I’m always, er, fascinated by the fascinators and hats British women don for weddings. It makes it seem like they are playing a particularly trippy game of dress up. Suitably, I guess, the hats at Will and Kate’s nupitals were that much more fantastical. Princess Beatrice’s Lady Gaga-rific hat, though, takes the cake.
Archive for April, 2011
Apparently, a study of movie star couplings proves that people of like educational backgrounds tend to be attracted to one another even if they meet on, you know, a movie set rather than at a college mixer.
I suspect that it shows that — no offense to my actor friends — people who head for Hollywood with the goal of becoming famous might be similarly not-smart.
Oh, traveler, don’t know where you want to go or what you want to see? American Express can solve that for you. With its new Nextpedition service, AmEx makes the plans for you — and doesn’t tell you until you’re about to take off! I like the unexpected in trips, discovering the hidden gems, the off-the-beaten path neighbourhood, the only-the-locals-know-it cafe. But not knowing until I go — that might be a little too much.
What’s more, I’m a bit dubious about the “profiler” the company has developed to suss out travelers’ likes and dislikes. I plugged in my answers, and the Web site spewed out that I’m an Adrenalista-Scenster-Poshaholic. How it determined that by the likes of questions such as, “The zombie apocalypse is real, and they are attacking, what would you do,” I don’t know. (For the record, I answered “Search for an antidote” rather than “Grab a baseball bat and start swinging.”)
I’m loathe to admit it, but I recall when Charles and Di got married: My younger sister and I got up in the dark and planted ourselves in front of the television, the nuptials flashing grainily an ocean away. Later, when the couple embarked on their first official visit — to Canada, of course — I got to meet them as part of a provincial poetry contest, curtseying awkwardly in my too-big frock.
But, see, that’s Canada. The queen’s on our currency. We didn’t fight a couple of wars to ensure our independence. Which is why I’m at a loss to explain the U.S. mania over upcoming nuptials of Prince William and Kate Middleton — there’s a made-for-t.v. movie, wall-to-wall coverage on networks from ABC to E!, even the Princess Maker is a trending topic. Perhaps it’s that it’s like Camelot, only with actual royalty.
Dissecting the origins of the word “shit-faced” seems to be one of those things you’d want to do when you were at least a little bit tipsy. But, prompted by the Oxford English Dictionary‘s clearly incorrect attribution, Slate‘s resident lexicographer Paul Collins did a sober-minded investigation of its history, discarding various creation theories, including Allen Ginsberg, ex-G.I.s at the University of Texas, and Chaucer, cluing me in along the way to the existence of Shit-Sack Day. Mark your calendars, people — May 29!
In the end, however, none of those are the source of shit-faced, nor is it rooted in my admittedly obvious hypothesis: that it was coined when some really drunk guy fell face-first in a cow pie. No, it’s actually related to the ancient Scottish term for children:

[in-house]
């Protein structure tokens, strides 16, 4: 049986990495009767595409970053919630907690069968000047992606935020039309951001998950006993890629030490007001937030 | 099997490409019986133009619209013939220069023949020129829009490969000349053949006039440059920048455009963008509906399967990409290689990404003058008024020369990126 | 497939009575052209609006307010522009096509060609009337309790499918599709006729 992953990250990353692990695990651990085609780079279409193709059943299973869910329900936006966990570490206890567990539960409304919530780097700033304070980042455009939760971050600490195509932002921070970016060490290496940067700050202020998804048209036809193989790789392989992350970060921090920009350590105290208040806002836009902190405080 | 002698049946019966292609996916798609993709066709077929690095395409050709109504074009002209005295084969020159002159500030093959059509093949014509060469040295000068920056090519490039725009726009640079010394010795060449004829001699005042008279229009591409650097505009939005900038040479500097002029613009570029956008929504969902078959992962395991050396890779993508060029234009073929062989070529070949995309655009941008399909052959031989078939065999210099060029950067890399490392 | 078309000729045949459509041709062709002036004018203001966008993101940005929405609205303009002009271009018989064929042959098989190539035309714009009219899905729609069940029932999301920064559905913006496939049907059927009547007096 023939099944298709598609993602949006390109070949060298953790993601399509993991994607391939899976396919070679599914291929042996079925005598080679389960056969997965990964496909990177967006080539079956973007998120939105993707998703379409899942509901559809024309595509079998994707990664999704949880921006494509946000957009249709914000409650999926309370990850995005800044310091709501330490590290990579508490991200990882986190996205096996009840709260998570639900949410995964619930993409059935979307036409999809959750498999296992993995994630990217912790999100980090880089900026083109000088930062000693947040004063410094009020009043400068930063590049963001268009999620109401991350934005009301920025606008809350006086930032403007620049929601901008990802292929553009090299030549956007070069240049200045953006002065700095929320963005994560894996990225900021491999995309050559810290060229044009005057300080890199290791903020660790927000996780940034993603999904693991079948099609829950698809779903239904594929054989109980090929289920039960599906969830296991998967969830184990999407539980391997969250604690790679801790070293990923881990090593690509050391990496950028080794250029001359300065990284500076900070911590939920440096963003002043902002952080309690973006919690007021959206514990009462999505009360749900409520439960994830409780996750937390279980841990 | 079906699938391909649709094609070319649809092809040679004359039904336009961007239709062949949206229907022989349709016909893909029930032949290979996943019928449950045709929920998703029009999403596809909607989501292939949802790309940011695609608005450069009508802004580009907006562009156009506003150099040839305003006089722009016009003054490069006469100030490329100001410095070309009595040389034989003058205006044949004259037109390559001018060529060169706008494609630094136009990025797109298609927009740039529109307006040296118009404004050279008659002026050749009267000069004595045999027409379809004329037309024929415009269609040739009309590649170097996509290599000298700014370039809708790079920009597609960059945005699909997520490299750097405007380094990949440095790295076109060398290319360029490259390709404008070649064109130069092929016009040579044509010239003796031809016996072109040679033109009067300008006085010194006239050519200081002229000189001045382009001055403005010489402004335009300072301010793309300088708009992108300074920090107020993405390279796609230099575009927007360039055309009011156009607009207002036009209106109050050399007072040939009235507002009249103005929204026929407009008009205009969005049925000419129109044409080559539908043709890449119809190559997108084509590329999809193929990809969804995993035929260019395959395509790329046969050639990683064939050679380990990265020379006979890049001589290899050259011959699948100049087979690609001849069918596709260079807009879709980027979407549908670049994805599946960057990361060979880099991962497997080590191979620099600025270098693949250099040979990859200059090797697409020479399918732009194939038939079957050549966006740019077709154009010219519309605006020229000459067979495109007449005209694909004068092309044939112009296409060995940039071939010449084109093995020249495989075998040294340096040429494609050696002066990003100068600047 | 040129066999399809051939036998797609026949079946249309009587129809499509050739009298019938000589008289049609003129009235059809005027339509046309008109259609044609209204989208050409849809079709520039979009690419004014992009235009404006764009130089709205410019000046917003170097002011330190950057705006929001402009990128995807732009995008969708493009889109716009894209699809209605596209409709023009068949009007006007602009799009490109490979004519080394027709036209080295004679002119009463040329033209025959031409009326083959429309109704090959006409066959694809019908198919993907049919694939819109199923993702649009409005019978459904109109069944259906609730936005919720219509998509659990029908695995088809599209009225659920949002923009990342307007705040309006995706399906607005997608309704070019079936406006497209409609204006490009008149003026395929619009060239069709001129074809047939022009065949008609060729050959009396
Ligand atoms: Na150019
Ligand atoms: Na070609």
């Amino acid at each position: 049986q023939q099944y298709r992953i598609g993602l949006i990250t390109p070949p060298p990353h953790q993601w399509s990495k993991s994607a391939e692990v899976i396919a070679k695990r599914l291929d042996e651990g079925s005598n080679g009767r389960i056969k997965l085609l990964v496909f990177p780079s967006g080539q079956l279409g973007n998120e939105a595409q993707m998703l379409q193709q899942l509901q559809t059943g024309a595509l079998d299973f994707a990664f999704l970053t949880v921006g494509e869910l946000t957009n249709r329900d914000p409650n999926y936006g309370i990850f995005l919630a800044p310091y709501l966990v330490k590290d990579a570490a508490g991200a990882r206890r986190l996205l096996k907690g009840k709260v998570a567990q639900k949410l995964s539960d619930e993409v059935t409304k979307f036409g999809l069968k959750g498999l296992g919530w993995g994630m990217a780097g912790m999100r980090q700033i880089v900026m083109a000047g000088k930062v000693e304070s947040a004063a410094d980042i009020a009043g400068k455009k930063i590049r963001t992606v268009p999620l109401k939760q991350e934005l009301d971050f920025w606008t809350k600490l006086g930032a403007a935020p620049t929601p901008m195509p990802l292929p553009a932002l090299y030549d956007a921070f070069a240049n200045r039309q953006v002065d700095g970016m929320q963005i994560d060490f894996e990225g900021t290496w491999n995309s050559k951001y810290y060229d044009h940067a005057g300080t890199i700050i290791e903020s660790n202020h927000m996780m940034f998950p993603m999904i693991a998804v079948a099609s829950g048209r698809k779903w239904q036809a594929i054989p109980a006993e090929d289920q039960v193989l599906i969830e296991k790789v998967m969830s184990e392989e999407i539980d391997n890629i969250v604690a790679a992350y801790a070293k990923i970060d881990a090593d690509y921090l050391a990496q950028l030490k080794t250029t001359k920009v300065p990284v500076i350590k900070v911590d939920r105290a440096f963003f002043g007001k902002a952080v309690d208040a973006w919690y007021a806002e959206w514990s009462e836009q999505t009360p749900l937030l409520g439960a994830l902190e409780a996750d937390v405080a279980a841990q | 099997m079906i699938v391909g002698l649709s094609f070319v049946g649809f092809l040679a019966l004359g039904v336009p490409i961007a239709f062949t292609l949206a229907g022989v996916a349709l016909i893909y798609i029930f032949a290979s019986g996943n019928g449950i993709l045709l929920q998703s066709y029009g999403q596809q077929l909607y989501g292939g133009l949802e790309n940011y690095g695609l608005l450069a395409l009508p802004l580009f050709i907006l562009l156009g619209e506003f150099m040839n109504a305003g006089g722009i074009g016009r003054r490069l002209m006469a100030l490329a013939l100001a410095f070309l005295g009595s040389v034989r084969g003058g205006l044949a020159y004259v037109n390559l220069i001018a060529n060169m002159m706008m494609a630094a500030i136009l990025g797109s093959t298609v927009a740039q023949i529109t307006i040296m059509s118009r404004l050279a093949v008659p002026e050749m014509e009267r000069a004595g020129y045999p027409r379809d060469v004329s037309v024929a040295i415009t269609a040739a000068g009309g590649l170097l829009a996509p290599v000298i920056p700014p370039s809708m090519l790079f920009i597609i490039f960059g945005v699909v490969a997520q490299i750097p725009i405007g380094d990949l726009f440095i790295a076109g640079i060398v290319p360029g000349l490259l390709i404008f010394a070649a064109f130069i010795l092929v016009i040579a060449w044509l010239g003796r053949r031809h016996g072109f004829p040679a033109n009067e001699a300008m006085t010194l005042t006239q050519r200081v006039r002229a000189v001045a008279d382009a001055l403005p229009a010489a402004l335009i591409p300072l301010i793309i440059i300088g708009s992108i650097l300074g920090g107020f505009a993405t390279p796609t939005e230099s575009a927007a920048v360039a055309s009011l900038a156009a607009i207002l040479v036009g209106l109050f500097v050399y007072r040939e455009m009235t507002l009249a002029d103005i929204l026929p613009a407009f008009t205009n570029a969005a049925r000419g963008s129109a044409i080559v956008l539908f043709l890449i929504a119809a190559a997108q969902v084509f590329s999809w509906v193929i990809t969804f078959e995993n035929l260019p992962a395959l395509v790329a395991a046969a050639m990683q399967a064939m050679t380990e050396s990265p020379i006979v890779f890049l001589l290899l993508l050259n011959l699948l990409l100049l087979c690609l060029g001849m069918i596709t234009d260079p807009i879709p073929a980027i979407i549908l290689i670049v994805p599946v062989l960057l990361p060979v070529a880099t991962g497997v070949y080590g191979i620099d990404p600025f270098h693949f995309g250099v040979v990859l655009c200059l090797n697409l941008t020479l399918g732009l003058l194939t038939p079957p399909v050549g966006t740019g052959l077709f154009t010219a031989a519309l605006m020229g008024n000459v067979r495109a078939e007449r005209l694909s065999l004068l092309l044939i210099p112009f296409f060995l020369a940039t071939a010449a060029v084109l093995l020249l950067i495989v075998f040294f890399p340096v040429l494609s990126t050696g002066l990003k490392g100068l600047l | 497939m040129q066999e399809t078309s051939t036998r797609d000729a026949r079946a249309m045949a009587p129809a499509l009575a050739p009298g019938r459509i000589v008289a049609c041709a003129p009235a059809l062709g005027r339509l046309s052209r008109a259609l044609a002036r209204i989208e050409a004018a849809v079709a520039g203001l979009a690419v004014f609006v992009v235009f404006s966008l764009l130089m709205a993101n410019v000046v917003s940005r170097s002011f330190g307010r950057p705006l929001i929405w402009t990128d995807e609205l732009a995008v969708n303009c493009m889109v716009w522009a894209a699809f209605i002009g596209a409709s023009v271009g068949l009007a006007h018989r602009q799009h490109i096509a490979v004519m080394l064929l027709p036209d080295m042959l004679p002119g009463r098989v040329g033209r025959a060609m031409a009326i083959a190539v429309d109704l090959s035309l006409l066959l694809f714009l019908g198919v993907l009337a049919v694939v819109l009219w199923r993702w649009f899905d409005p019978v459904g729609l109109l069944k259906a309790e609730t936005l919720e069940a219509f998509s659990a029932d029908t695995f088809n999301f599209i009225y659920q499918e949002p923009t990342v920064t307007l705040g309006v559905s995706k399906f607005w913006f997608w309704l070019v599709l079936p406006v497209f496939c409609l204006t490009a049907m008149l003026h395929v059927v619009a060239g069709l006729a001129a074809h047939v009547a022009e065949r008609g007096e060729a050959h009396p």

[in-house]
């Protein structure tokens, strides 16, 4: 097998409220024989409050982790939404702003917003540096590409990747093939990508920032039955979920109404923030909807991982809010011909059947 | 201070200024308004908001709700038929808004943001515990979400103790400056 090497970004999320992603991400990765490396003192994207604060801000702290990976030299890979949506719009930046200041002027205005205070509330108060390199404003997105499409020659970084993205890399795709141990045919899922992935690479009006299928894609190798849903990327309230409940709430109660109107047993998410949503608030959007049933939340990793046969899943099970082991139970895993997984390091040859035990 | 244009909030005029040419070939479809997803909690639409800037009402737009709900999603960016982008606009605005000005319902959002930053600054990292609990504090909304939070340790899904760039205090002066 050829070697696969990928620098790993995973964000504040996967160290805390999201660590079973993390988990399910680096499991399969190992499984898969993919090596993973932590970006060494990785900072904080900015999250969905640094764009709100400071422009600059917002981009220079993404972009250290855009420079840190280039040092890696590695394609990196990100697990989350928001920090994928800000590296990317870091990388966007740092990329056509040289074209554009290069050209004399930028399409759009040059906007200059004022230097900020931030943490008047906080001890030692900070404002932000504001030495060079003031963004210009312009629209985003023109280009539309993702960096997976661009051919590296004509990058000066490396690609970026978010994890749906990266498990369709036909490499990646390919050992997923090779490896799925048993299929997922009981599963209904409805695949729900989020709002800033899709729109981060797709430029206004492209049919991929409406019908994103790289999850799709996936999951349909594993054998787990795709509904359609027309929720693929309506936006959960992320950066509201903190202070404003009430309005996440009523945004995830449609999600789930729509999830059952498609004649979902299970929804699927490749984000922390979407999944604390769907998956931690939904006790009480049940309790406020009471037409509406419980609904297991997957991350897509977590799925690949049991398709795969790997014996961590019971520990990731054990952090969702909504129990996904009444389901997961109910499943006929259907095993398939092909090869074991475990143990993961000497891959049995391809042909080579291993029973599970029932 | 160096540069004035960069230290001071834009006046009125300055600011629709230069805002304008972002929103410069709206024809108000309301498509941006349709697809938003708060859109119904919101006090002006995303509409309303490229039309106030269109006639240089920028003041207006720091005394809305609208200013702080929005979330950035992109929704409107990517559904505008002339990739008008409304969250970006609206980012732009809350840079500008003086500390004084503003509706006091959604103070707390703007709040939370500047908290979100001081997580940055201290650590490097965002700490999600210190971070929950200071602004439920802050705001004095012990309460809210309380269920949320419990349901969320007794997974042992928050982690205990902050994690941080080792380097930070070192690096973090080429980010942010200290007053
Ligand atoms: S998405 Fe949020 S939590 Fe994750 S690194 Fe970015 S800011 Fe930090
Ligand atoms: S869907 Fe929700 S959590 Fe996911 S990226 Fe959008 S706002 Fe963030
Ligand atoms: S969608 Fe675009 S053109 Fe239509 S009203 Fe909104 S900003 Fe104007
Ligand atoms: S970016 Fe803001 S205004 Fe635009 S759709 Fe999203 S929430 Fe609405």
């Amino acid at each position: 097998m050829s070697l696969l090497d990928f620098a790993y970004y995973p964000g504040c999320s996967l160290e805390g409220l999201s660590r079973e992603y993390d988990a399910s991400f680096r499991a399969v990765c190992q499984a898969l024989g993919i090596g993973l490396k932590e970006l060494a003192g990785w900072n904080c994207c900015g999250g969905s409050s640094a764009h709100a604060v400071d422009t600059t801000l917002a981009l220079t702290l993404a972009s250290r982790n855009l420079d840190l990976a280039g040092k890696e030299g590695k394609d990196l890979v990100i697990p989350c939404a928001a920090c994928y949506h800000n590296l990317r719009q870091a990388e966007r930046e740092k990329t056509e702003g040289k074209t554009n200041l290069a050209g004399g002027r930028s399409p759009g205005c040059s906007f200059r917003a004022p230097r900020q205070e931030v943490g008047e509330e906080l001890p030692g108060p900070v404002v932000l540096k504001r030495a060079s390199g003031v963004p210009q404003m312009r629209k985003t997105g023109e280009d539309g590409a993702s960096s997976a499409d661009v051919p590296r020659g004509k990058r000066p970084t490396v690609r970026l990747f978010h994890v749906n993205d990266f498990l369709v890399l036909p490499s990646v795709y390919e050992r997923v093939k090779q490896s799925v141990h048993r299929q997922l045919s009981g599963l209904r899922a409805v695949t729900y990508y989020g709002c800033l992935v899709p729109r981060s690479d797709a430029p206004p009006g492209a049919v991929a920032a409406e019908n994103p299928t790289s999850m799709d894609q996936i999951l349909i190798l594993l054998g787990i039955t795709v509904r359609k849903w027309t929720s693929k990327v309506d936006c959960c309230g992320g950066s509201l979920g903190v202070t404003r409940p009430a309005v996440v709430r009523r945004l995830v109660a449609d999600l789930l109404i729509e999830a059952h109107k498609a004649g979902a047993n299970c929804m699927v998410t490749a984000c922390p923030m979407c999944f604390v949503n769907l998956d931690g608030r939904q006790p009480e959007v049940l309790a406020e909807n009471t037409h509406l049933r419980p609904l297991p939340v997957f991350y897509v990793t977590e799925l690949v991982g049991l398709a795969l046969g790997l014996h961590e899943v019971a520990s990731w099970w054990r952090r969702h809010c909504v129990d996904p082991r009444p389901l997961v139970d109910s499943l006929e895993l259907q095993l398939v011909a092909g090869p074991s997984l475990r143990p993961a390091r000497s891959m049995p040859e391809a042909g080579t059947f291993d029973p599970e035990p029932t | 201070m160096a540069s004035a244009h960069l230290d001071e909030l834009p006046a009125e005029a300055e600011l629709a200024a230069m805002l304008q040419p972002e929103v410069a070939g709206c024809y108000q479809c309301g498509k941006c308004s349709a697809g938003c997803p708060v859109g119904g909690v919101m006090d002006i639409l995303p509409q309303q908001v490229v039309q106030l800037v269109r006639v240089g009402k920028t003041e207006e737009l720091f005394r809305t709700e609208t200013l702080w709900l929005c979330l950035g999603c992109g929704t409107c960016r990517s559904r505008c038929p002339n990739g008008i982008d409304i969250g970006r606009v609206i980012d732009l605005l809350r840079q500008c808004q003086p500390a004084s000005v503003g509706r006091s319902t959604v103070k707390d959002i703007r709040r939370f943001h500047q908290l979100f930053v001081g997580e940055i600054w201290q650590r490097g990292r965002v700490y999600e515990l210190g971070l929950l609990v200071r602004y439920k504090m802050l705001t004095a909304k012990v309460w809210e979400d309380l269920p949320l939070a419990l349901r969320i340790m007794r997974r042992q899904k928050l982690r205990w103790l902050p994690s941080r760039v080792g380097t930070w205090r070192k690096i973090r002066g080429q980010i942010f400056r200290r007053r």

Instead of, say, a deeply unfortunate drunken pratfall, this shit-faced may come from the old Scottish fondness for referring to children as little shits; Jamieson’s 1818 edition notes just such a “contemptuous designation for a child.” One might imagine this usage arising late at night, while stepping on children’s toys in the dark. But no—this shit, Jamieson writes, is indeed derived from the kittenish chit.
And yes, I’m wondering if Mr. Collins might be free to discuss the history of other vulgarities. Over drinks, maybe.
What’s the appropriate tip when your fare is cross-country?
Also, this is why investment bankers need a little less mad money.
Isn’t the Times running a story about vibrators — yes, that kind of vibrator — on the front of its home page a bit like your grandmother sitting you down to talk to you about, well, vibrators?
In other news, I’m glad there’s another cultural phenomenon we can credit Sex and the City with popularising. Because cosmos, Maholos, and ginomous flower pins were not enough.
Last night I went to see Bill Cunningham New York, the documentary about the Times fashion photographer, best known for his “On the Street” column. The film was slight but winning, mainly because Cunningham comes off as just a lovely, lovely man: egalitarian about fashion and enthusiastic for life. He himself maintains an almost-monastic existence, residing in a closet-like apartment crammed full of filing cabinets of old photos, wearing a blue painter’s smock as his uniform, and attending Mass every Sunday.
In the film, Cunningham says something that stuck with me — or rather, I whipped out my iPhone and wrote it down at the time. He said: “Fashion, it’s the armour to survive everyday life.” I don’t know if I think that is absolutely true, but I do believe that clothes can be a bit like a magical cloak. Not so much as protection against others’ slings and arrows as a self-protective shield. Clothing is a way to buck myself up.I dress more for myself than for anyone else. Yes, it’s always pleasant to receive compliments, but it matters more what I see in my own mirror.
If I’m down, if I’m anticipating a difficult day, I’ll dress better. And then, perhaps, feel better.
It’s pretty easy to write off the notion of uber-skinny Gwyneth Paltrow as a cookbook author. As she herself notes, “People who don’t know me think that I only eat seaweed and rice balls.”
But it appears that she has some advice about cooking that this neatnik, boozing, fresh-produce fanatic could embrace: “Invest in what’s real. Clean as you go. Drink while you cook.”